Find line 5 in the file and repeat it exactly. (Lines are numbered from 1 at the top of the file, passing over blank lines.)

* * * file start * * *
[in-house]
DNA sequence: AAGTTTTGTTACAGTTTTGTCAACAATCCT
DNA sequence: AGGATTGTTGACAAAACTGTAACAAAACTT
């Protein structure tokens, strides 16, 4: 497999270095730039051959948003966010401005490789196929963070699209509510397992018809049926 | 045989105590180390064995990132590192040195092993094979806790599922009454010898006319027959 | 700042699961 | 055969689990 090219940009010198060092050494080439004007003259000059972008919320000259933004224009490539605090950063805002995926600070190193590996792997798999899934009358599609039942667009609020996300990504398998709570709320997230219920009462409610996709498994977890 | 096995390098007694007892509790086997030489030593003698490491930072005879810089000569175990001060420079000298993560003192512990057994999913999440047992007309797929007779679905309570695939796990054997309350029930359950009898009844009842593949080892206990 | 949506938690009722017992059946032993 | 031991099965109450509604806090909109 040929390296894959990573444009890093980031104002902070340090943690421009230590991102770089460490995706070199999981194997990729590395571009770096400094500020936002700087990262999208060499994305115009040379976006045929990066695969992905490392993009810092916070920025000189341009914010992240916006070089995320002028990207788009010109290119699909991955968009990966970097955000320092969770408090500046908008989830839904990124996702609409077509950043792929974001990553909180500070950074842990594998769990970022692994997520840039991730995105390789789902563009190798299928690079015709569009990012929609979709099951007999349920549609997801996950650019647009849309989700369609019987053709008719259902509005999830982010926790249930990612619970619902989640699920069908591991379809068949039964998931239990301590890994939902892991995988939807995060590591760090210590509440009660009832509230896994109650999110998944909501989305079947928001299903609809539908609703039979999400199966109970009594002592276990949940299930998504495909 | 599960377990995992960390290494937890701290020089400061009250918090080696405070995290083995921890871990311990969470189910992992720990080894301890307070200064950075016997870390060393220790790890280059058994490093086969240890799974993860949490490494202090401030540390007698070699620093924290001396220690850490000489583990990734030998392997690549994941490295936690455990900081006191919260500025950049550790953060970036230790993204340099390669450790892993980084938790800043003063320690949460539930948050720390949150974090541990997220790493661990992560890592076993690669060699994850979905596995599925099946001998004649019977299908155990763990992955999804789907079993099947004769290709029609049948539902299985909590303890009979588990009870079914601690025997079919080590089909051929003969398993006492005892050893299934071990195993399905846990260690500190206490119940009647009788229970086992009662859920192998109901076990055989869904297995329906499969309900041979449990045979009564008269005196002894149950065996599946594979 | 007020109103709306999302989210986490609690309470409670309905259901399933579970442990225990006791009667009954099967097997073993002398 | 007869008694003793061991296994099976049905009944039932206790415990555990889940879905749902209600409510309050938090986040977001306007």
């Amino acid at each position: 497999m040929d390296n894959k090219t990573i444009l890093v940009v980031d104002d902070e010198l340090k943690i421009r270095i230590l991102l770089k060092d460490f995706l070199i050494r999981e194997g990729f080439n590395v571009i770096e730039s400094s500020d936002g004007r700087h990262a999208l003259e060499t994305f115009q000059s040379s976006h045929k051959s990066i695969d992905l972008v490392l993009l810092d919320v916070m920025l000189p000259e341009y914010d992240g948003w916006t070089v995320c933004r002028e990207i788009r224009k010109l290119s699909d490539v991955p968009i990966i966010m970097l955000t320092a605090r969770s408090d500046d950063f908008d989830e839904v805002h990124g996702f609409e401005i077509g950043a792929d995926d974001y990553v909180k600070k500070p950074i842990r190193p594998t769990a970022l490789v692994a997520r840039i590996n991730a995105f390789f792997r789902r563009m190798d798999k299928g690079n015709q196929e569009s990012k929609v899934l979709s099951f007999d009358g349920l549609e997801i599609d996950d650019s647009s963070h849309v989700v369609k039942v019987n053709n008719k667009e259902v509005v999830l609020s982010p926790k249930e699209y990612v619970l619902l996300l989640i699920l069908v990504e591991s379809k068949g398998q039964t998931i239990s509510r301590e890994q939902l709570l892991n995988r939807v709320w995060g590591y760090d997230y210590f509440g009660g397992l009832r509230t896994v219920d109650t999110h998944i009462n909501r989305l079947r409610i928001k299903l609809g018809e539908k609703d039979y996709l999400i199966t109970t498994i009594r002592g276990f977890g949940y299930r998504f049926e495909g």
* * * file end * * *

């Amino acid at each position: 497999m040929d390296n894959k090219t990573i444009l890093v940009v980031d104002d902070e010198l340090k943690i421009r270095i230590l991102l770089k060092d460490f995706l070199i050494r999981e194997g990729f080439n590395v571009i770096e730039s400094s500020d936002g004007r700087h990262a999208l003259e060499t994305f115009q000059s040379s976006h045929k051959s990066i695969d992905l972008v490392l993009l810092d919320v916070m920025l000189p000259e341009y914010d992240g948003w916006t070089v995320c933004r002028e990207i788009r224009k010109l290119s699909d490539v991955p968009i990966i966010m970097l955000t320092a605090r969770s408090d500046d950063f908008d989830e839904v805002h990124g996702f609409e401005i077509g950043a792929d995926d974001y990553v909180k600070k500070p950074i842990r190193p594998t769990a970022l490789v692994a997520r840039i590996n991730a995105f390789f792997r789902r563009m190798d798999k299928g690079n015709q196929e569009s990012k929609v899934l979709s099951f007999d009358g349920l549609e997801i599609d996950d650019s647009s963070h849309v989700v369609k039942v019987n053709n008719k667009e259902v509005v999830l609020s982010p926790k249930e699209y990612v619970l619902l996300l989640i699920l069908v990504e591991s379809k068949g398998q039964t998931i239990s509510r301590e890994q939902l709570l892991n995988r939807v709320w995060g590591y760090d997230y210590f509440g009660g397992l009832r509230t896994v219920d109650t999110h998944i009462n909501r989305l079947r409610i928001k299903l609809g018809e539908k609703d039979y996709l999400i199966t109970t498994i009594r002592g276990f977890g949940y299930r998504f049926e495909g």